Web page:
Cases of influenza and respiratory syncytial virus are falling in Alaska even as COVID-19 cases begin to trend back upward, health officials said during a Public Health ECHO held via Zoom Wednesday and livestreamed to Facebook.
“The story is, in most cases, we’re looking at a downward trajectory overall,” State Epidemiologist Dr. Joe McLaughlin said.
Nationwide, COVID-19 cases are trending upward, with McLaughlin saying the Centers for Disease Control and Prevention are seeing a 15% increase week over week.
That increase is seemingly driven by the appearance and increasing prevalence of a new subvariant of omicron, dubbed XBB.1.5.
“We’re seeing proportionally more and more XBB accounting for COVID cases,” McLaughlin said. “That particular variant does have probably a slight advantage in terms of its ability to evade prior immunity than other omicron strains.”
Though cases are increasing, McLaughlin said the strain on hospitals is decreasing.
The majority of hospitalizations and deaths as a result of COVID-19 are occurring in the oldest age group, 70-plus.
“Certainly, anybody who’s eligible to get the bivalent booster we highly recommend it, but, in particular, we really want to underscore the importance for people who are in the older age groups,” McLaughlin said. “The majority of folks who have died in recent weeks have not received that bivalent booster.”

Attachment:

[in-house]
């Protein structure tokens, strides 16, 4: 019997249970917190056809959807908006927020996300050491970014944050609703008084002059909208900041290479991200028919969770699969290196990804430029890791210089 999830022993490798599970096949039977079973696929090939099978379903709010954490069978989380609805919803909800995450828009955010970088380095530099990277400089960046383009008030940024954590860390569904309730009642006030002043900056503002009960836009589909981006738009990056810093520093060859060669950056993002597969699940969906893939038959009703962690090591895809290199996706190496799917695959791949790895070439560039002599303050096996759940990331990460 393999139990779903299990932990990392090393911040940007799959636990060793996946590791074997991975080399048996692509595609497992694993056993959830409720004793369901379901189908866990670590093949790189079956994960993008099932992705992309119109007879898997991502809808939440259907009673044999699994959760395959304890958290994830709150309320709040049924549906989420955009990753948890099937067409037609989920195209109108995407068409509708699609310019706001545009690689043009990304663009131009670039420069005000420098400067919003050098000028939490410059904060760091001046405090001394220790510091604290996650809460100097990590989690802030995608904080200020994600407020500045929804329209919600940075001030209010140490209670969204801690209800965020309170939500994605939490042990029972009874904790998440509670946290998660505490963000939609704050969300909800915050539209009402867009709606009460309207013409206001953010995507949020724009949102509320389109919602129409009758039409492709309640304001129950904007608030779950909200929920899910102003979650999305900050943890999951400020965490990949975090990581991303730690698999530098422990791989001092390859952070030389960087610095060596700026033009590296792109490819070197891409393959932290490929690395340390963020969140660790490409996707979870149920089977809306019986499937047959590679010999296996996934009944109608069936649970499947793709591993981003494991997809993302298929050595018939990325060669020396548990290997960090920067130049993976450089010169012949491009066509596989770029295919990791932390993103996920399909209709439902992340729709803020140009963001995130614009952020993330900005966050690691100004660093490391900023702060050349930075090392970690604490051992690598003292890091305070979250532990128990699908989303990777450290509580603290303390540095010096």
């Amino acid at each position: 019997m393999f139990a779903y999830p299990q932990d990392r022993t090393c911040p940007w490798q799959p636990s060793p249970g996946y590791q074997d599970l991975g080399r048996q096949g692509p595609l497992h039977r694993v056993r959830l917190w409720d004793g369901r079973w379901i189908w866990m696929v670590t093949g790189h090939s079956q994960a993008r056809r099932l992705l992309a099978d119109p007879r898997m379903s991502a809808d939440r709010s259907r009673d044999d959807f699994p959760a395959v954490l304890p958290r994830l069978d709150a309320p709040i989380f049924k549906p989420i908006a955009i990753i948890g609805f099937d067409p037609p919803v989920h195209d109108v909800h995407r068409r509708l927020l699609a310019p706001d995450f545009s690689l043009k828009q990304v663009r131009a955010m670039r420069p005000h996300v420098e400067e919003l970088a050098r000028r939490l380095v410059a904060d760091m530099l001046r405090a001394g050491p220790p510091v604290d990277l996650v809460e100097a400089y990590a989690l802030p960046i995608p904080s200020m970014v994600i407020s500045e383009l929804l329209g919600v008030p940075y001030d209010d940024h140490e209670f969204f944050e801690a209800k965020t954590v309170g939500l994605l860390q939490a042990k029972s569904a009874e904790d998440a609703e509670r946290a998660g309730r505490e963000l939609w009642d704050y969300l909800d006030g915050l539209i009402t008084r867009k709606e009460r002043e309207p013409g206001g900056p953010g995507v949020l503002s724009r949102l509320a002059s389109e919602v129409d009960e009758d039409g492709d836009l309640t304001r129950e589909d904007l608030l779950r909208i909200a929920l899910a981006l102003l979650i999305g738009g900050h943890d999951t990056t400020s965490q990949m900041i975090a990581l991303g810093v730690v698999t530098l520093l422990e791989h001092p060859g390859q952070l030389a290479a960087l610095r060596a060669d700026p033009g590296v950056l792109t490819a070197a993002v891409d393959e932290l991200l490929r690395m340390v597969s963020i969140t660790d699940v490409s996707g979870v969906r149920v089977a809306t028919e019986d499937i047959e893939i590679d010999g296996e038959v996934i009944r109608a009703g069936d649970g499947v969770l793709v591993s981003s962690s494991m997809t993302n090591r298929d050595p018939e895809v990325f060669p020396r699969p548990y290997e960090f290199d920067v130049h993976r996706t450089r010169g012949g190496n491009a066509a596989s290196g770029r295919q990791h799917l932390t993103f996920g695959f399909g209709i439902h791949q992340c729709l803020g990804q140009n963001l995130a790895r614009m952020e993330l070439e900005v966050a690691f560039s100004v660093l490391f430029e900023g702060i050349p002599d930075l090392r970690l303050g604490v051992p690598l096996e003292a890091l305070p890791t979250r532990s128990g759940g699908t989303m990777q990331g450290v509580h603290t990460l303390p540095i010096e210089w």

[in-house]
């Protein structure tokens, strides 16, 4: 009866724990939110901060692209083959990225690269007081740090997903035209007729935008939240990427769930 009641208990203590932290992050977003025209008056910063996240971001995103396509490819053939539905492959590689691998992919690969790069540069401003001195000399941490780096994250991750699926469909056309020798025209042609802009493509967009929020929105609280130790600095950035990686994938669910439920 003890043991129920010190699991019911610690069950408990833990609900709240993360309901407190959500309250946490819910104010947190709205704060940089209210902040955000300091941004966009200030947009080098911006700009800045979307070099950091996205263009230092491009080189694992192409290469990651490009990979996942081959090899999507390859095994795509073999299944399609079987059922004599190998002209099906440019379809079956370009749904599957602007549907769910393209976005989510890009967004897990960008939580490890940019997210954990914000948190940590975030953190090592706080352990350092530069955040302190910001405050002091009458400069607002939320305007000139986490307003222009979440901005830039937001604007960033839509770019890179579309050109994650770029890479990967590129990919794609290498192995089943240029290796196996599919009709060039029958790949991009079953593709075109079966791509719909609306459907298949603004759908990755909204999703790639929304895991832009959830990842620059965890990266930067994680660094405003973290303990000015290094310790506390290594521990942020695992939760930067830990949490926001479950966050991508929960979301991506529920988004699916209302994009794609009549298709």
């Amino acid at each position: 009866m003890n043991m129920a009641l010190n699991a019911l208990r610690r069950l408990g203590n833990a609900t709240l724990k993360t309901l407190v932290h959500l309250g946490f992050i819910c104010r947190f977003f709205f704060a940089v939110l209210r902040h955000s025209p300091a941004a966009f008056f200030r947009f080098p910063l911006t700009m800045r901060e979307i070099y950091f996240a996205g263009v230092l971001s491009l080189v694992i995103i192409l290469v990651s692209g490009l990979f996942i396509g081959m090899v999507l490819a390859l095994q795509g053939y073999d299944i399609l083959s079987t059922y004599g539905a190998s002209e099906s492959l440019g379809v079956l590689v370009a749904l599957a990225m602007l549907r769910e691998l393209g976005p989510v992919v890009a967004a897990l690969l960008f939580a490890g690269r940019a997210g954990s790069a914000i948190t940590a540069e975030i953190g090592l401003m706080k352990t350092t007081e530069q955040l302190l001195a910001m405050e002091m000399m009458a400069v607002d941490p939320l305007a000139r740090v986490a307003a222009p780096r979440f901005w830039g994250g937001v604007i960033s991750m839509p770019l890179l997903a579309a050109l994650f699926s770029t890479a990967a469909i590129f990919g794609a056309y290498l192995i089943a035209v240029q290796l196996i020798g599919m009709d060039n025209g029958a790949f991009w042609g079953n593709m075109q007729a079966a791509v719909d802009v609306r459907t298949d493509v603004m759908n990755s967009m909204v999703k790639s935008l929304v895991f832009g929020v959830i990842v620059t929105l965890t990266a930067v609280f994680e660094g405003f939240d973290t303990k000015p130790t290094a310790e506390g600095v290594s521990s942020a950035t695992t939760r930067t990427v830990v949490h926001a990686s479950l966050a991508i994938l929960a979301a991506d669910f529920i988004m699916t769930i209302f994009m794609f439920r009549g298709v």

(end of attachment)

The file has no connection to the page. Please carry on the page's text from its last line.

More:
The 2022-2023 flu season started earlier and reached a higher peak than recent years. Fortunately, a plateauing observed during December’s ECHO has now begun a full and significant decline.
McLaughlin said he anticipates another spike in cases because in the Southern Hemisphere influenza outbreaks of the A strain were followed by outbreaks of the B strain. In Alaska, the predominant strains were influenza A H3N2 and influenza A H1N1.
“Remember that flu vaccine is a quadrivalent vaccine. It covers four different strains. So you’ve got infected with one strain of influenza, there are potentially three other strains that could be circulating that you could be exposed to,” McLaughlin said.
Alaska data for RSV is lumped in with northwestern parts of the Lower 48 as part of Region 10. In the region, “we’re on a sharp downward trajectory,” McLaughlin said. In much of the United States, the fall in cases is even steeper.
To view the Public Health ECHO, or for more information, visit “UAA CHD Project ECHO on Facebook.
Reach reporter Jake Dye at firstname.lastname@example.org.